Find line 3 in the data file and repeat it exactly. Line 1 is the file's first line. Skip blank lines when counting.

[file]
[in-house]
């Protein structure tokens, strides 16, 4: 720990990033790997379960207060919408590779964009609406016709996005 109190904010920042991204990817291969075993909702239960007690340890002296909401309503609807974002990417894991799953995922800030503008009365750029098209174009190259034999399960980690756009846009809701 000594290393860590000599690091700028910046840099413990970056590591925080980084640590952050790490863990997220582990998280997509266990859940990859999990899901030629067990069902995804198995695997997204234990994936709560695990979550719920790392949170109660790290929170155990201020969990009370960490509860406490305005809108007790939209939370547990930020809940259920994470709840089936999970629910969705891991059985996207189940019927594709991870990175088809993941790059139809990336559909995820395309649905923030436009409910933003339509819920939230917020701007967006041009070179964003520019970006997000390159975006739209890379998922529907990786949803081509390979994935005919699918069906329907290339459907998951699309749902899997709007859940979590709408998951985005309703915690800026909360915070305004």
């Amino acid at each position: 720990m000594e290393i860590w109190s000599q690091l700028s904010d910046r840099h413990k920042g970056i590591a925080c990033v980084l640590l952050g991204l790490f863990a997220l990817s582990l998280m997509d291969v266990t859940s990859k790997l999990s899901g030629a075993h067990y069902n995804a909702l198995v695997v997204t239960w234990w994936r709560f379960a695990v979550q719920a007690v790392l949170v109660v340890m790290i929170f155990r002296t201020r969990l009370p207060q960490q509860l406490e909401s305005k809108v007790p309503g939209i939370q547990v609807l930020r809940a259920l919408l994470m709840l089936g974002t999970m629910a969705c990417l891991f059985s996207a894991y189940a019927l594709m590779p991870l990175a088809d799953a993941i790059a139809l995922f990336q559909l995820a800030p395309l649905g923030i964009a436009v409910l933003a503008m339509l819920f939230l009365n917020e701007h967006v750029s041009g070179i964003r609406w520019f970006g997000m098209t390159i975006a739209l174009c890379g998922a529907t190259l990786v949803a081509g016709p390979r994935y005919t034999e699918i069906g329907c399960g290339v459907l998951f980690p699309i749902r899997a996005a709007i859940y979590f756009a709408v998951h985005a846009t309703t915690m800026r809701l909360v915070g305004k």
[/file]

């Amino acid at each position: 720990m000594e290393i860590w109190s000599q690091l700028s904010d910046r840099h413990k920042g970056i590591a925080c990033v980084l640590l952050g991204l790490f863990a997220l990817s582990l998280m997509d291969v266990t859940s990859k790997l999990s899901g030629a075993h067990y069902n995804a909702l198995v695997v997204t239960w234990w994936r709560f379960a695990v979550q719920a007690v790392l949170v109660v340890m790290i929170f155990r002296t201020r969990l009370p207060q960490q509860l406490e909401s305005k809108v007790p309503g939209i939370q547990v609807l930020r809940a259920l919408l994470m709840l089936g974002t999970m629910a969705c990417l891991f059985s996207a894991y189940a019927l594709m590779p991870l990175a088809d799953a993941i790059a139809l995922f990336q559909l995820a800030p395309l649905g923030i964009a436009v409910l933003a503008m339509l819920f939230l009365n917020e701007h967006v750029s041009g070179i964003r609406w520019f970006g997000m098209t390159i975006a739209l174009c890379g998922a529907t190259l990786v949803a081509g016709p390979r994935y005919t034999e699918i069906g329907c399960g290339v459907l998951f980690p699309i749902r899997a996005a709007i859940y979590f756009a709408v998951h985005a846009t309703t915690m800026r809701l909360v915070g305004k």